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By Byron Thomas

Stephen King, for many years, has been referred to by his fans, media critics, and publishers alike as being the master of the horror genre. It is interesting to note, however, that King has published works of science fiction, fantasy, non-fiction and screenplays. He is also the owner of three radio stations in the central Maine area, an actor, and a contributor to a weekly entertainment column. His numerous titles have sold more than 350 million copies world-wide and have been adapted into several big-budget movies, many television mini-series’ and comic books. King has also assumed two pseudonyms: Richard Bachman and John Swithen.

“We make up horrors to help us cope with the real ones.” (Stephen King)

It has been argued by some, that King is living a life of luxury and riches based on the sales of a few bestsellers that might have promoted the purchase of lesser quality publications. His fans, no doubt, would argue that his work has contributed greatly to the design of American pop culture. It comes as no surprise that for decades now, he has been an American literary icon. No matter how much money and fame King accumulates, he does not participate in the typical Hollywood celebrity lifestyle; he stays away from the pressures of star-power by residing in the small town-like setting of Bangor, Maine.

King, who was born in Portland, Maine in 1947, has mounted many hills of success and has toiled through various personal valleys to get to where he is today.  At the age of two, his father, Donald Edwin, left home to fetch a package of cigarettes and never returned.  King was left in the care of his mother, Nellie Ruth Pillsbury King, with his old brother, David.  Through several family relocations and financial strain, a childhood King stumbled upon an old paperback version of H.P. Lovecraft’s collection of short stories. King describes that pivotal moment as the beginning to his passion for the craft of telling stories. Throughout his elementary school years, King wrote and published stories in his brother’s newspaper, Dave’s Rag, and later, sold the stories to his friends for a mere thirty cents. In 1965, one year before his high school graduation, King published his first professional piece in the magazine Comics Review. The story was titled, “I Was a Teenage Grave Robber.”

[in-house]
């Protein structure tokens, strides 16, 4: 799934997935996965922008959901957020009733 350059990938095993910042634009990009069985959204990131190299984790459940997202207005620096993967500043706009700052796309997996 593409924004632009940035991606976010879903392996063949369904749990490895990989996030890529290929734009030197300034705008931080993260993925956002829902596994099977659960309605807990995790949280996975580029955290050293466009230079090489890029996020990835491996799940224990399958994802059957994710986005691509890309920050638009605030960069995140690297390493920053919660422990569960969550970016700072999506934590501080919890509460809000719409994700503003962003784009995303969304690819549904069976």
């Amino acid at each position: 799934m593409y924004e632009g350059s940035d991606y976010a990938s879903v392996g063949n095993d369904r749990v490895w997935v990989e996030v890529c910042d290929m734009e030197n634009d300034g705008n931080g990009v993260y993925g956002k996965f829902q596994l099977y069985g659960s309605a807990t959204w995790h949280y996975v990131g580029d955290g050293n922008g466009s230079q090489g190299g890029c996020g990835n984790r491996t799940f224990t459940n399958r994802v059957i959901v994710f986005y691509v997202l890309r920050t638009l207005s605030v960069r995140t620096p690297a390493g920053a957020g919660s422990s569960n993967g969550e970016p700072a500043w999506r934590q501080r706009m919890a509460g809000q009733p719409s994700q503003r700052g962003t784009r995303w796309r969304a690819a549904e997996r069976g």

In 1966, King enrolled in the English program at the University of Maine and graduated, in 1970, with a Bachelor of Science in English. His studies were funded by working odd jobs, including one at an industrial Laundromat. After school King obtained a certificate which would allow him to teach high school, but he could not find employment. He began submitting short stories to magazines to supplement his income from jobs involving physical labour as well as pumping gasoline for $1.25 an hour.

King married Tabitha Spruce in 1971.  In the fall of that same year, King found a teaching job that paid him $6,400 a year. He continued to work on his stories and, unfortunately, developed an addiction to alcohol which would last more than a decade.  Tabitha would turn out to be the driving force behind King’s success. Carrie, King’s first novel, was published in 1973 in part due to his wife’s persistence. At one point, Tabitha had fished the manuscript from the household garbage and insisted that King submit it to a publisher.  Doubleday was that publisher and the Stephen King we know today had been born.  The publication and distribution of Carrie earned King $202,500; enough so that he could quit his teaching job and concentrate fulltime on his writing.